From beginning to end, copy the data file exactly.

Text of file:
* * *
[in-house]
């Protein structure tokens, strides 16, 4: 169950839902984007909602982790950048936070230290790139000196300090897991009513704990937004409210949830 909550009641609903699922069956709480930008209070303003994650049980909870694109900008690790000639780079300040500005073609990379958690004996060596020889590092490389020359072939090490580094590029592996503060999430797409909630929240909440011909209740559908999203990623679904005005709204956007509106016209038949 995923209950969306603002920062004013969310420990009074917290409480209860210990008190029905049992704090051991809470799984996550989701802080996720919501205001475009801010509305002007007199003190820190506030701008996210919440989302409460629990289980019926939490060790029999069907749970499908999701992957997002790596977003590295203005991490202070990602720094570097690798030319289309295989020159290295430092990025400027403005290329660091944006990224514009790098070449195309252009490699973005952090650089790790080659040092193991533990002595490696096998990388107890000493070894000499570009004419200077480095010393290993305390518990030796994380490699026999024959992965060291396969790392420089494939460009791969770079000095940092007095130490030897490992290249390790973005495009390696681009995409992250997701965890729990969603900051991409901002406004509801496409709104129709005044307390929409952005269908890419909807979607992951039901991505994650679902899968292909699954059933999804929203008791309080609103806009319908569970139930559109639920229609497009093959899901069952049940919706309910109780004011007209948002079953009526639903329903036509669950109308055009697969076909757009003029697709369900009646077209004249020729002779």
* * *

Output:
[in-house]
């Protein structure tokens, strides 16, 4: 169950839902984007909602982790950048936070230290790139000196300090897991009513704990937004409210949830 909550009641609903699922069956709480930008209070303003994650049980909870694109900008690790000639780079300040500005073609990379958690004996060596020889590092490389020359072939090490580094590029592996503060999430797409909630929240909440011909209740559908999203990623679904005005709204956007509106016209038949 995923209950969306603002920062004013969310420990009074917290409480209860210990008190029905049992704090051991809470799984996550989701802080996720919501205001475009801010509305002007007199003190820190506030701008996210919440989302409460629990289980019926939490060790029999069907749970499908999701992957997002790596977003590295203005991490202070990602720094570097690798030319289309295989020159290295430092990025400027403005290329660091944006990224514009790098070449195309252009490699973005952090650089790790080659040092193991533990002595490696096998990388107890000493070894000499570009004419200077480095010393290993305390518990030796994380490699026999024959992965060291396969790392420089494939460009791969770079000095940092007095130490030897490992290249390790973005495009390696681009995409992250997701965890729990969603900051991409901002406004509801496409709104129709005044307390929409952005269908890419909807979607992951039901991505994650679902899968292909699954059933999804929203008791309080609103806009319908569970139930559109639920229609497009093959899901069952049940919706309910109780004011007209948002079953009526639903329903036509669950109308055009697969076909757009003029697709369900009646077209004249020729002779």